Quarantine – Home Defense and the Zombie Apocalypse
In May of 2012, amidst a tornado of “zombie” media in books, films, and video games, a particular incident occurred in which 31-year old Rudy Eugene violently attacked a homeless man, Ronald Poppo. Most of us can easily recall the disturbing news – and for some, the photographs that also circulated – that Rudy had partially cannibalized Ronald while nude and crazed on what was reportedly bath salts.
Along with other attacks around the time involving cannibalism, Rudy’s growling, bestial behavior only fueled speculation that the zombie apocalypse was truly at hand. Many had started referring to Rudy as the Miami Zombie; admittedly, this conclusion is in no small part due to the trend of the concept in popular entertainment.
A historical perspective
History has demonstrated again and again that the real nature of deadly infectious disease comes through much more subtle means. In fact, a horde of snarling flesh-eaters might seem like a small obstacle compared to the all-encompassing, stealthy nature of diseases like The Black Death, which wiped out as much as 60% of Europe’s population in the 14th century. The disease has ravaged entire populations twice before in history as well.
And the way this disease was spread certainly wasn’t as anything as obvious as the shambling undead – it spread through various channels, and it became so difficult to identify that many believed that the very air was contaminated. While some debate the specifics to this very day, the most generally accepted theory is that it rode on the backs of fleas and rodents, who often sought out human hosts and grain to feed on.
Consequentially, people became a source of infection themselves, and given how The Black Death sapped the energy of individuals and gave them a deathly appearance, it wasn’t much unlike the circumstances of a “zombie apocalypse.” With such a devastating death toll, communities took various actions to attempt to salvage the health of those who weren’t yet affected. Quarantines became a regular method at keeping healthy populations disease free with some success; and in fact, this strategy remains popular for handling contagious disease control to this day.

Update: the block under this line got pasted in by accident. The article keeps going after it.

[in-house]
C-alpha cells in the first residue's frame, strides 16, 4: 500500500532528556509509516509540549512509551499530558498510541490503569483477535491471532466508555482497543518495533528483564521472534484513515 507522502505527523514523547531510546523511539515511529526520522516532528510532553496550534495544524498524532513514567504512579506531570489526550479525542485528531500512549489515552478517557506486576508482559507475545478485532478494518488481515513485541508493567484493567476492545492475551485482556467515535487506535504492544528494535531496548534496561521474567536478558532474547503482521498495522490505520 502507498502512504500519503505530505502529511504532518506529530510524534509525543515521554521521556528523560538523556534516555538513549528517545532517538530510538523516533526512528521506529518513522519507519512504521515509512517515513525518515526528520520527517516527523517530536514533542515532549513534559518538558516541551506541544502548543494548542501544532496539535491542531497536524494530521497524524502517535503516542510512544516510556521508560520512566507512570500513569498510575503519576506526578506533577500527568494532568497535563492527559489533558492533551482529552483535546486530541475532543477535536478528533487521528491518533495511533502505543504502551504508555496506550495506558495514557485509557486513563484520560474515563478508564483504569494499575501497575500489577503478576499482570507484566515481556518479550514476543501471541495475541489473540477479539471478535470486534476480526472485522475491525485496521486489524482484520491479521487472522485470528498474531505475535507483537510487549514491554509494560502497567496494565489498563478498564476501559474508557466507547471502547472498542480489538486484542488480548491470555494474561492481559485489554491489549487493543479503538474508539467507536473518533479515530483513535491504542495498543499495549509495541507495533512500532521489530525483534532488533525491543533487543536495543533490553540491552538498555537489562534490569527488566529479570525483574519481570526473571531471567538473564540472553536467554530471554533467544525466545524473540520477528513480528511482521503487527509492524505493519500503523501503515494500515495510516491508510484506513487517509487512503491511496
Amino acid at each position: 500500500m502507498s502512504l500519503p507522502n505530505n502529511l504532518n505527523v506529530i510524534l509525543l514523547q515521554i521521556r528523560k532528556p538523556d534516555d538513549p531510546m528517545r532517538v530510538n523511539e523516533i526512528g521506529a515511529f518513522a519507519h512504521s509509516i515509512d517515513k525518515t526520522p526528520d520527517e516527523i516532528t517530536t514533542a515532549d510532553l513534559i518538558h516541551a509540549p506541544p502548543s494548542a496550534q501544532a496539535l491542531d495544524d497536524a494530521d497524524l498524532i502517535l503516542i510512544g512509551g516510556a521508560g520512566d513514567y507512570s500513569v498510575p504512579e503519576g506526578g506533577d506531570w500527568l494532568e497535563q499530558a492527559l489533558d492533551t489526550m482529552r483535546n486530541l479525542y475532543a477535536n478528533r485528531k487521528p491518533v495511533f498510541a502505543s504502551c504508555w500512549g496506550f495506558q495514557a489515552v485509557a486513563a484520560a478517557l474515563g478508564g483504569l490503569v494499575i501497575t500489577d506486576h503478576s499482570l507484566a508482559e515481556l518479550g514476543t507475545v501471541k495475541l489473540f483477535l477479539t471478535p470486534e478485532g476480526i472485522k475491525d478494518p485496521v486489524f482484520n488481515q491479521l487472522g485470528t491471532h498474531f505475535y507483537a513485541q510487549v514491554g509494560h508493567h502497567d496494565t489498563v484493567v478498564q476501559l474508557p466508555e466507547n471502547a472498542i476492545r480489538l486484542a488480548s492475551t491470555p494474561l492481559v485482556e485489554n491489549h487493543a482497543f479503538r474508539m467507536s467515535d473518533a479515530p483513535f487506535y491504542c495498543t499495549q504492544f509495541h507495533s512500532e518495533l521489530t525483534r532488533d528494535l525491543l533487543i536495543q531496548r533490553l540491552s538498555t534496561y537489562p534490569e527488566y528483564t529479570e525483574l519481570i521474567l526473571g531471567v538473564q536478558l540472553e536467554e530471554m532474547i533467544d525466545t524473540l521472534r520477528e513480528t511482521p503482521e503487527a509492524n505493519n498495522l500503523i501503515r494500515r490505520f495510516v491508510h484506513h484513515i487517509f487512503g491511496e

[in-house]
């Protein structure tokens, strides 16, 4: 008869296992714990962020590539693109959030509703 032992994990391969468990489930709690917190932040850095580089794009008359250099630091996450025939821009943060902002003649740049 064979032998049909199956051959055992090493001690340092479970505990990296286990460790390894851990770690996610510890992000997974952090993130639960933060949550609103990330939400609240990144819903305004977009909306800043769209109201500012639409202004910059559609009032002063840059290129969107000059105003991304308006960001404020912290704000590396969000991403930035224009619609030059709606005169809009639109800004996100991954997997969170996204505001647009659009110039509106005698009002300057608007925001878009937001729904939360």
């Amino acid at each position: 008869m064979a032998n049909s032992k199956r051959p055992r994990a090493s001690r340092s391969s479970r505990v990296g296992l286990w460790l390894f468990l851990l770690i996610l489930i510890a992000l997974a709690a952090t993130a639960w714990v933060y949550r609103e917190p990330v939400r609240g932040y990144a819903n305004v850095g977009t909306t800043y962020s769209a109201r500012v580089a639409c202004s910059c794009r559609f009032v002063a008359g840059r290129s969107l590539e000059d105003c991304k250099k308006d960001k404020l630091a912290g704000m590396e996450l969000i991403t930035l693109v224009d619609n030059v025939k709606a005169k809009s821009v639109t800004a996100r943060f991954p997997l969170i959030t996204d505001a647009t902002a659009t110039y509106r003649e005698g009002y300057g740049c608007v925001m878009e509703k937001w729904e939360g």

Applying the principles of quarantine
Regardless if a deadly outbreak takes the form of a real-life zombie attack or more like a plague, it can be helpful for prepared homeowners to recognize the benefits of a quarantine-zone in keeping their own household safe for such a possibility. It can be especially helpful when a member of your house suffers from a highly-contagious disease. Even for short-term issues, like threats of a potential chemical attack, learning how to apply the concepts of quarantine to your home defense can be a significant method of disease prevention.
It’s prudent to avoid any contact with outsiders if the contagion of your disease outbreak is either unknown or recognized as something transferrable among people. In helping others in need, it can be difficult to maintain an effective quarantine. Keeping individuals who are ill in a well-sealed separate room, or even a different area entirely, is far preferable than attempting to coexist in the same environment. When handling supplies or rations to infected individuals, it’s crucial to ensure that contact remains as distant and sanitary as manageable. Providing your own sustainable food sources with a sufficient supply of resources in your own home to avoid contact outside is crucial as well.
The main idea of a quarantine is isolation, meaning preventing contact between healthy and infected populations. In terms of home defense, this means ensuring that all doors and windows in your home are reinforced to prevent forcible entry. This can be a particular problem in times of scarcity during a widespread crisis, when looting rises. Reinforcing your main entries with door-jambs and chain-locks can be very effective in increasing the durability of these entrances. Windows can be replaced with shatter-resistant panes, but the more affordable option is installing window film on any accessible windows. Making sure your fences are at least six feet high can help in keeping from people from easily accessing your property.
These are just a few ideas in making your home more inaccessible when an outbreak threatens your home. With a dose of historical awareness and forethought, a quarantined household holds a much greater chance at successfully riding out the rigors of a massive outbreak. What are your ideas for your fellow preppers on improving the chances of surviving such an event?